The Sociology of an English Village: Gosforth

The Sociology of an English Village: Gosforth

The Sociology of an English Village: Gosforth

The Sociology of an English Village: Gosforth

Excerpt

The civil parish of Gosforth, covering an area of just over eleven square miles, lies on the western fringe of the Lakeland fells of Cumberland. About two miles from its western boundary is the Irish Sea, while to the north and east stand the moorlands and peaks of Copeland Forest and Eskdale, uninhabited save for hardy flocks of Herdwick sheep. The landscape of the parish reflects its position between the Lakeland hills and the undulating coastal plain, which extends from Millom in the extreme south of the county to Carlisle in the north. The southern half of Gosforth is a gently undulating plain rarely rising above 150 feet: the northern portion forms the seaward face of the western fells and the land rises north and north-east to over 900 feet on Bleng Fell and Hollow Moor. In common with all the western dales there are no sharp peaks, and the one valley which bisects the moorland is narrow and steep-sided, with a small development of flat land on the valley bottom through which runs the River Bleng.

Apart from a narrow belt of alluvium along both sides of the lower stretches of the Bleng, the 200-foot contour divides the parish roughly into a southern lowland of New Red Sandstone and a northern upland of andesite, with a small area of granite on the highest portion of Hollow Moor.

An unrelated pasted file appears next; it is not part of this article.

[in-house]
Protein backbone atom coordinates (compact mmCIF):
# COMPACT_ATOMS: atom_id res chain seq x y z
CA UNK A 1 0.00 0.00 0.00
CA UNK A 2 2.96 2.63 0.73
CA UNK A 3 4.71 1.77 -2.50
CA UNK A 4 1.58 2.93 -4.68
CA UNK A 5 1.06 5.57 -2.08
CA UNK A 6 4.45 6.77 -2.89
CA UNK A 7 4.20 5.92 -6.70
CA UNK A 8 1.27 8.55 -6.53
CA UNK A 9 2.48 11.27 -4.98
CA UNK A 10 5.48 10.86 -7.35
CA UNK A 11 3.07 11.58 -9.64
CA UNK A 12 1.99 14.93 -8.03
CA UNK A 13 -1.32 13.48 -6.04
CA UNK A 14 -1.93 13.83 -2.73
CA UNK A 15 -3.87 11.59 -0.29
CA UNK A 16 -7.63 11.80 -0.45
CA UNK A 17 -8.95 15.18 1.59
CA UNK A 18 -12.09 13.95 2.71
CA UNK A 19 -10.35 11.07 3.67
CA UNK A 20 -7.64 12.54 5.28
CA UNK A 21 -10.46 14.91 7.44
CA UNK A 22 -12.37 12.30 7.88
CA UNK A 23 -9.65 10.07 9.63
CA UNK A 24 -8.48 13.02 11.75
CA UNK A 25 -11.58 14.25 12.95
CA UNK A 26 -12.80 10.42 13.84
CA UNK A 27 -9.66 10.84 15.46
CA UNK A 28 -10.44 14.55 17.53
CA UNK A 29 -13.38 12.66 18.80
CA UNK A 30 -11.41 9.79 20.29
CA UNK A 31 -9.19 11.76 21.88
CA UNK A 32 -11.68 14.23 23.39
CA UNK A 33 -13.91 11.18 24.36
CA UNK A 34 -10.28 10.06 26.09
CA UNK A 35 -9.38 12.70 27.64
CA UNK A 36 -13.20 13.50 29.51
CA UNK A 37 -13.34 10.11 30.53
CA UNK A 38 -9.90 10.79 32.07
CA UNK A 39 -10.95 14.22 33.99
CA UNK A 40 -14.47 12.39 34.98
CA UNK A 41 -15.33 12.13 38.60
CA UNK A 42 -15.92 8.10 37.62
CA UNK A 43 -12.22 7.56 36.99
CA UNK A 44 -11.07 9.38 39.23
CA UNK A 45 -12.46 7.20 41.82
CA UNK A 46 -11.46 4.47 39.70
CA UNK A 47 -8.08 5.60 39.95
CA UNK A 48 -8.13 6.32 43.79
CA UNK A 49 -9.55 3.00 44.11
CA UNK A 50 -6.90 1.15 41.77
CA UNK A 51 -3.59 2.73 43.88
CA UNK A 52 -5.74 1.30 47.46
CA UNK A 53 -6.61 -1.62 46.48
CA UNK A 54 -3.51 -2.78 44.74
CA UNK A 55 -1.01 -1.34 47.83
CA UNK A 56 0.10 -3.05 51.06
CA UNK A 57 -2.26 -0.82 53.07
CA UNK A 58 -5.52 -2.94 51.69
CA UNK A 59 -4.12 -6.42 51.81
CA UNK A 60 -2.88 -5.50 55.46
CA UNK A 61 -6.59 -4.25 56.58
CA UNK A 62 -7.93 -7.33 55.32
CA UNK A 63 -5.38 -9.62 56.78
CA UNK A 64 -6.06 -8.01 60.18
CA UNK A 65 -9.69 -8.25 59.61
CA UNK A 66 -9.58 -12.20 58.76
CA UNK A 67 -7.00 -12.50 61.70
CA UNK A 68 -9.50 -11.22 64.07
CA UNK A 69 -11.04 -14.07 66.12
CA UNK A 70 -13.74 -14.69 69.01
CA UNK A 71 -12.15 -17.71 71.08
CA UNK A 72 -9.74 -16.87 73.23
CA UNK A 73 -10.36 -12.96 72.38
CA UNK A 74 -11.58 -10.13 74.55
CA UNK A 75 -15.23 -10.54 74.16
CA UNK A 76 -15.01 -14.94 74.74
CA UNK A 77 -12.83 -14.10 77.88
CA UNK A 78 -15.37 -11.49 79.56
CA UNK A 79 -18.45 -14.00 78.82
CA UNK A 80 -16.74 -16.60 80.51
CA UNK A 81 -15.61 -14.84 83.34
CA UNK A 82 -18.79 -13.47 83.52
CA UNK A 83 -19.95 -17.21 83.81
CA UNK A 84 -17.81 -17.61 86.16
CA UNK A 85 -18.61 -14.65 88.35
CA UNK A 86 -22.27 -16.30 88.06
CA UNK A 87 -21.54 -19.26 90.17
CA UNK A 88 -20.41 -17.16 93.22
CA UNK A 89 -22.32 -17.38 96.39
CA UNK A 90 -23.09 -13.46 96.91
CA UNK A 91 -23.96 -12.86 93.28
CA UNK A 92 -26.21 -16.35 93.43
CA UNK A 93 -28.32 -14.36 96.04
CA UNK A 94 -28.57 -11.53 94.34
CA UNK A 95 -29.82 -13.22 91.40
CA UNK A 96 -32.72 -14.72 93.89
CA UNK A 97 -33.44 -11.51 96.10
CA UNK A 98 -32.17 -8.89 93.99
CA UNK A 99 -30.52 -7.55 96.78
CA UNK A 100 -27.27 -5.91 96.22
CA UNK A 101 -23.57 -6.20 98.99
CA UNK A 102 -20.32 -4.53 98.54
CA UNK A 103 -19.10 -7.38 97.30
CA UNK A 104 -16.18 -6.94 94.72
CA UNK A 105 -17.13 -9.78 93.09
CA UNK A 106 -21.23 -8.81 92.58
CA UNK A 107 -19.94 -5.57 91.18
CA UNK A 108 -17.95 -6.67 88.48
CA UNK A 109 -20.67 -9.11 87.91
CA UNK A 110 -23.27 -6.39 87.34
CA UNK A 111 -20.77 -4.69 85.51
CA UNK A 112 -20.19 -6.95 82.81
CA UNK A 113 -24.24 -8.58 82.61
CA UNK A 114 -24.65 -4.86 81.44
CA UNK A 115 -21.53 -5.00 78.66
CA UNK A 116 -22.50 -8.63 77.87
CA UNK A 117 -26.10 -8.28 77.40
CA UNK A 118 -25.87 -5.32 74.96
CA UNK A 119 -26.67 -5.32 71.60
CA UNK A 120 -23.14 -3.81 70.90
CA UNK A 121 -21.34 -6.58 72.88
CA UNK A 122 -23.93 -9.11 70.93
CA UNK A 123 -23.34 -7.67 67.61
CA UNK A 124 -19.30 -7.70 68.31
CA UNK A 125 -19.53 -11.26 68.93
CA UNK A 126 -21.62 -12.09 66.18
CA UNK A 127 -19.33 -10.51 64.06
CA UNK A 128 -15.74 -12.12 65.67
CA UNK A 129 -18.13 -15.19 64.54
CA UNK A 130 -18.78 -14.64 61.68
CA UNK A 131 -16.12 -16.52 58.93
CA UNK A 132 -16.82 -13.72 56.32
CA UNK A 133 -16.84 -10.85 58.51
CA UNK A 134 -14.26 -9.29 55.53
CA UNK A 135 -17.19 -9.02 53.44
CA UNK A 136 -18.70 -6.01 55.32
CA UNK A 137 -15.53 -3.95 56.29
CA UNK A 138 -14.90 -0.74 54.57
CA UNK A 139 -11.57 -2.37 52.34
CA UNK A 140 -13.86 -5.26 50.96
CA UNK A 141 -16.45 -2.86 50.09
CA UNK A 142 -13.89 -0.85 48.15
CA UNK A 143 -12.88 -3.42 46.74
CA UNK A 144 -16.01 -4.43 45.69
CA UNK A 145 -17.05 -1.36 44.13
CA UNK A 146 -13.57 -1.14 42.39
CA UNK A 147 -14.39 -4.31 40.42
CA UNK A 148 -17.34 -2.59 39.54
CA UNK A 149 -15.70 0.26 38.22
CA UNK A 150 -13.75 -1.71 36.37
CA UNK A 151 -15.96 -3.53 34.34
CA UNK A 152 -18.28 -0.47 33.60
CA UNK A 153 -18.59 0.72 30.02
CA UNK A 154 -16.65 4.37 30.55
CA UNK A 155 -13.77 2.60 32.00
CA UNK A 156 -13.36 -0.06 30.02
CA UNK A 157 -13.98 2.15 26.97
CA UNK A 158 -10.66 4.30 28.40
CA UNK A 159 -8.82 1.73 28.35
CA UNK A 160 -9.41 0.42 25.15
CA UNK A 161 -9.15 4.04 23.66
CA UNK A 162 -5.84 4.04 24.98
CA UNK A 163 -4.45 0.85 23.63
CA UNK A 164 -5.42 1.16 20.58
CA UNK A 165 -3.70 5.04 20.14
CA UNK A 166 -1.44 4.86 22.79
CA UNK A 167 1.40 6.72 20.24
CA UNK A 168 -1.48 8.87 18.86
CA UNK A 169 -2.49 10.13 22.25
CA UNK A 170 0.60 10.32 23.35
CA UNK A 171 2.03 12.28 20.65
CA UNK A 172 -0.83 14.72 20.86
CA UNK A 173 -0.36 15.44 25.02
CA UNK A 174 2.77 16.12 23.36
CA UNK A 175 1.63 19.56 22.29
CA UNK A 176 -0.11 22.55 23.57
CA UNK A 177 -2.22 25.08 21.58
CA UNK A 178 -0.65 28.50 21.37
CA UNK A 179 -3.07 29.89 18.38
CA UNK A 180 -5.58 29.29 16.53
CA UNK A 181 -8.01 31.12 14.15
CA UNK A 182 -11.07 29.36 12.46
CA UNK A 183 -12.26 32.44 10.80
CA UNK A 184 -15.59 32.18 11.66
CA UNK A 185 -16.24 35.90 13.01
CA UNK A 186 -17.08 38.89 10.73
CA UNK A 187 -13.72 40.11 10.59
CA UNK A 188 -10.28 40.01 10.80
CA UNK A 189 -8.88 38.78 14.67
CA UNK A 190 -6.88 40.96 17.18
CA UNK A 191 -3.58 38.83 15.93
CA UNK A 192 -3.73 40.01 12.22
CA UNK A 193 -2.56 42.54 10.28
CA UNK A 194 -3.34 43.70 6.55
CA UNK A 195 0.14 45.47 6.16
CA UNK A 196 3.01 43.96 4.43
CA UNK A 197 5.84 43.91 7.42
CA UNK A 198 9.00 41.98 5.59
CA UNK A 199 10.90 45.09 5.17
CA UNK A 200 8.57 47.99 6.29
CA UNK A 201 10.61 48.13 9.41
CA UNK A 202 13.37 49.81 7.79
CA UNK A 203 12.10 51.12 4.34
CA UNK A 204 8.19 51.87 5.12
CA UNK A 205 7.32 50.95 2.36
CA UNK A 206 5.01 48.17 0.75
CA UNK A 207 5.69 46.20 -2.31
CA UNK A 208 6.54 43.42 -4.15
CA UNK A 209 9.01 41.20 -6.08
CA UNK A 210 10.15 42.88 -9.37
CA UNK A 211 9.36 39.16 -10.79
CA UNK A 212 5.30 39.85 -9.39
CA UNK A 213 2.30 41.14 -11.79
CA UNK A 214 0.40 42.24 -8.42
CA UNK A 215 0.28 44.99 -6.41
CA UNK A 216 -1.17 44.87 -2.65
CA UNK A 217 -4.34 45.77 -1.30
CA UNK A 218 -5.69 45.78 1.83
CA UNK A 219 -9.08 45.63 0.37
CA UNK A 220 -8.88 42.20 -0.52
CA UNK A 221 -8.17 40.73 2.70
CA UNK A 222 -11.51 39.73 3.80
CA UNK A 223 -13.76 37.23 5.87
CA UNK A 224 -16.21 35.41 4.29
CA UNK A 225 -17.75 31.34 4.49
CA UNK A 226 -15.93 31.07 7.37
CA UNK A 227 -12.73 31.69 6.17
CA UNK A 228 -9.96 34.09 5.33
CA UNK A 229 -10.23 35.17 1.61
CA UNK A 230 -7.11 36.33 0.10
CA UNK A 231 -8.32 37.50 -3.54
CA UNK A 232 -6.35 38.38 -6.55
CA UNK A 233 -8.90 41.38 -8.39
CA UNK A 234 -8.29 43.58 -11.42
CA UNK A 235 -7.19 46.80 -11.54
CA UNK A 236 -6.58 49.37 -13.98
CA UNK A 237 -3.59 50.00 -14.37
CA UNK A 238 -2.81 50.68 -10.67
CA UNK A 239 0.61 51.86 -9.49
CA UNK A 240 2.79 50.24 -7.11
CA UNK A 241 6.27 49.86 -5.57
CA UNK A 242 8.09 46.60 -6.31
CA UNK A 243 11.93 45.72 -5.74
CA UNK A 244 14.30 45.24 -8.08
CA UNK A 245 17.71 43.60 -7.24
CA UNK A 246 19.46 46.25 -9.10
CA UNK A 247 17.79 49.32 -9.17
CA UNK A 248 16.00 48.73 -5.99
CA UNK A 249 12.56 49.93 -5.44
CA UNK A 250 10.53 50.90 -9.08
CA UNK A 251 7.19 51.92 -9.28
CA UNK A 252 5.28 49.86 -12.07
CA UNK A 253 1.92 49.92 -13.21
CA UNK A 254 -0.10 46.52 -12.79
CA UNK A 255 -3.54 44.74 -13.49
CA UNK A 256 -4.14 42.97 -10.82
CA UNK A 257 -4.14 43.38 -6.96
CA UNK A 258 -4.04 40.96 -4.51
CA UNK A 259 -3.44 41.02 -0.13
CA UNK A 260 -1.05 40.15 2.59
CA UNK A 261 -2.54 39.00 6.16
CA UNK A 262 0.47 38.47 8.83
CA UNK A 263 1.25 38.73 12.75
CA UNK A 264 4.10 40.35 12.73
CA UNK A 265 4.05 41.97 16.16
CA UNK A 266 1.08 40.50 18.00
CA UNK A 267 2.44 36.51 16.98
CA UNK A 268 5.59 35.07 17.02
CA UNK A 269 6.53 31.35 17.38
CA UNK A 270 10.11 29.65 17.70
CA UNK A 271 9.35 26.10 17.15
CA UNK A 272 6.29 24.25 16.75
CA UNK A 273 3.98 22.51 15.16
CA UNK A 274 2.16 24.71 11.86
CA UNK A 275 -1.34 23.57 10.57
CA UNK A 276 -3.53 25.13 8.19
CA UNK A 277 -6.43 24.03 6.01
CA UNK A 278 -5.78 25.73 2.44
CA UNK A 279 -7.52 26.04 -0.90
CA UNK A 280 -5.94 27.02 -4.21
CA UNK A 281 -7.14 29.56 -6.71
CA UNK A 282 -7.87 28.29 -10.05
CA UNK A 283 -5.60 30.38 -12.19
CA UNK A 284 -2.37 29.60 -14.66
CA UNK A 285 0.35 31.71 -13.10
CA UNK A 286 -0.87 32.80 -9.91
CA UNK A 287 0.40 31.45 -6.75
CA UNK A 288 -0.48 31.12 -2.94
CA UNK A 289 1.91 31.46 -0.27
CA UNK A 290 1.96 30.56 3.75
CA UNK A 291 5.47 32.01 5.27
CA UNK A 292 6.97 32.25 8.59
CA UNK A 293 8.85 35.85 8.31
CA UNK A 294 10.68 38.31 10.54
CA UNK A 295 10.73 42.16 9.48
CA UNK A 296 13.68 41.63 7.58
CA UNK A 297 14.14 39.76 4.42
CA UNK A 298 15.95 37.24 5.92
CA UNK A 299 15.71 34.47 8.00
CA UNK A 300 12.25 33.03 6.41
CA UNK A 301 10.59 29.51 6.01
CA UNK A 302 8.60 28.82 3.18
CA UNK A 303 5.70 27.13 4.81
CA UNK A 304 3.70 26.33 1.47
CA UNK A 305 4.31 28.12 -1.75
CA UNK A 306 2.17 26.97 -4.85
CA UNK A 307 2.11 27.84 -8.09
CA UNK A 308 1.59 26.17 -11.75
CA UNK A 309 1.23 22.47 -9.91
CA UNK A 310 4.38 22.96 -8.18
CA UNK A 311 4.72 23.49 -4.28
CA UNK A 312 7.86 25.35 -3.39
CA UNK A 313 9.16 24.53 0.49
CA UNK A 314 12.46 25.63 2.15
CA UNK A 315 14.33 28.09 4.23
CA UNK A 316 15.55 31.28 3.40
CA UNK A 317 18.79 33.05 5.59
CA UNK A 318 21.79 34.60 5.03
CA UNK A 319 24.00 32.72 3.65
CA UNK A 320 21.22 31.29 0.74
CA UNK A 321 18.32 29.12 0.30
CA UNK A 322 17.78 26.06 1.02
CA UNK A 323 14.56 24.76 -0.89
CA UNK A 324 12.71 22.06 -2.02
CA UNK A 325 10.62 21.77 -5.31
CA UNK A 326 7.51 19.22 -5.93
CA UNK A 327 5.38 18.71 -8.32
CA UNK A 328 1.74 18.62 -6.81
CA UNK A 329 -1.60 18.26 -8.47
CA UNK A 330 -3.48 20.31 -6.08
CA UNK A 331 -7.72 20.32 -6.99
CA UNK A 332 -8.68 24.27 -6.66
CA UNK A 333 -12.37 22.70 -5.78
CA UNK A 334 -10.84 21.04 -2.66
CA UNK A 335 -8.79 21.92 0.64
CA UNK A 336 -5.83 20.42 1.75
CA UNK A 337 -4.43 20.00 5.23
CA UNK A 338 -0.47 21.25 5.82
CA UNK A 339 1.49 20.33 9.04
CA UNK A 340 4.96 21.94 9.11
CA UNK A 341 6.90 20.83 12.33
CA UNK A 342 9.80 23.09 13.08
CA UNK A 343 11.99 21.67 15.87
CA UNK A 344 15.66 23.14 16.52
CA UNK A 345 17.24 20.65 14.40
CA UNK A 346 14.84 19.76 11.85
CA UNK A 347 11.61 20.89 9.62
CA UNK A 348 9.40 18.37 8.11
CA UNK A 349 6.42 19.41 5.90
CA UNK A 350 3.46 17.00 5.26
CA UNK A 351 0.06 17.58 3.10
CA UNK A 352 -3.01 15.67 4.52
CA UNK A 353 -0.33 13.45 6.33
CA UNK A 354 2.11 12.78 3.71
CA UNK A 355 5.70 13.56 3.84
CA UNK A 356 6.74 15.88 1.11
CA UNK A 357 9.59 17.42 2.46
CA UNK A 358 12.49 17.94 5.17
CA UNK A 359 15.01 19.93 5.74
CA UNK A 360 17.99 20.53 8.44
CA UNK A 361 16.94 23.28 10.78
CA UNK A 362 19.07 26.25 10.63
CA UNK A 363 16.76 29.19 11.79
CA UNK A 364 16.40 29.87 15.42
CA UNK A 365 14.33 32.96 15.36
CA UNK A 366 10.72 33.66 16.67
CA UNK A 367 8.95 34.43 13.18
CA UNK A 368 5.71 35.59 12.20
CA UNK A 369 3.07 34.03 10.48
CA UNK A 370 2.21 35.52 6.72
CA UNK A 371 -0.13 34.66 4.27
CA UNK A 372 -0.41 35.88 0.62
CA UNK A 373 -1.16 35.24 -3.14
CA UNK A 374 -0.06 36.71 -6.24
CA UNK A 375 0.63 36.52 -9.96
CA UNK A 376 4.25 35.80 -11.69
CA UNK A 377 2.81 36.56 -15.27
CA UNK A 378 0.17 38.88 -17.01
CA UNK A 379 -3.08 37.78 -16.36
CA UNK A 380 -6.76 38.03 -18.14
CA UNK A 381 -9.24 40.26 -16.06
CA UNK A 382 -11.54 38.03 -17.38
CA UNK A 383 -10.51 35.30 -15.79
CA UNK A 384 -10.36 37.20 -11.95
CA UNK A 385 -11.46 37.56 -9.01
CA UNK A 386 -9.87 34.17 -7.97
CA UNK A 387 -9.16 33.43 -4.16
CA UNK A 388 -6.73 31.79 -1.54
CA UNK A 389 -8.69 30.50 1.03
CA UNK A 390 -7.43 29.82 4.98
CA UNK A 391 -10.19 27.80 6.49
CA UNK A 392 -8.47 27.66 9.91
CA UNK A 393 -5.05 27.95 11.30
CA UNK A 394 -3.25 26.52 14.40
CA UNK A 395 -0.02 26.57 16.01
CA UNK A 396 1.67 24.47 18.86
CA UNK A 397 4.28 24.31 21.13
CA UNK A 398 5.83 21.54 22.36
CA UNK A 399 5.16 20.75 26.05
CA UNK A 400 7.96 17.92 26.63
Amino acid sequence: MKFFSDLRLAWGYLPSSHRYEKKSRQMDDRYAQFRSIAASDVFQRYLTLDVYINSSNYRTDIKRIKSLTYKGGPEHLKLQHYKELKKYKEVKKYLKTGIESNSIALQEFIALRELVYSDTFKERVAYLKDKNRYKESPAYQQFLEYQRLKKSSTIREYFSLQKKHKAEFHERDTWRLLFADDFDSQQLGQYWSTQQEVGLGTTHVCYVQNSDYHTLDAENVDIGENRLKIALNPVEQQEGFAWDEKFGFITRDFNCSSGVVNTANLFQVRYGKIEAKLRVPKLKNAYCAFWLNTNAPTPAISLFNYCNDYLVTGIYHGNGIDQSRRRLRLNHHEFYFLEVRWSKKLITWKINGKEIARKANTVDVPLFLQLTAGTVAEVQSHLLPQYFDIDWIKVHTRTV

The intermediate position of the parish is also evident in its area, and in the size and distribution of its population. In Cumberland as a whole, small parishes with a relatively high density of population are typical of the lowlands and the North, while the moorlands are characterized by very large parishes with a few scattered farmsteads and cottages. Gosforth is much larger than the average coastal parish and much smaller than the fell parish. Moreover in many of the smaller parishes the population is concentrated almost entirely in nucleated settlements, while the inhabitants of the fell parishes live mainly in isolated farms. In Gosforth nearly two-thirds of the people live in the village, and . . .

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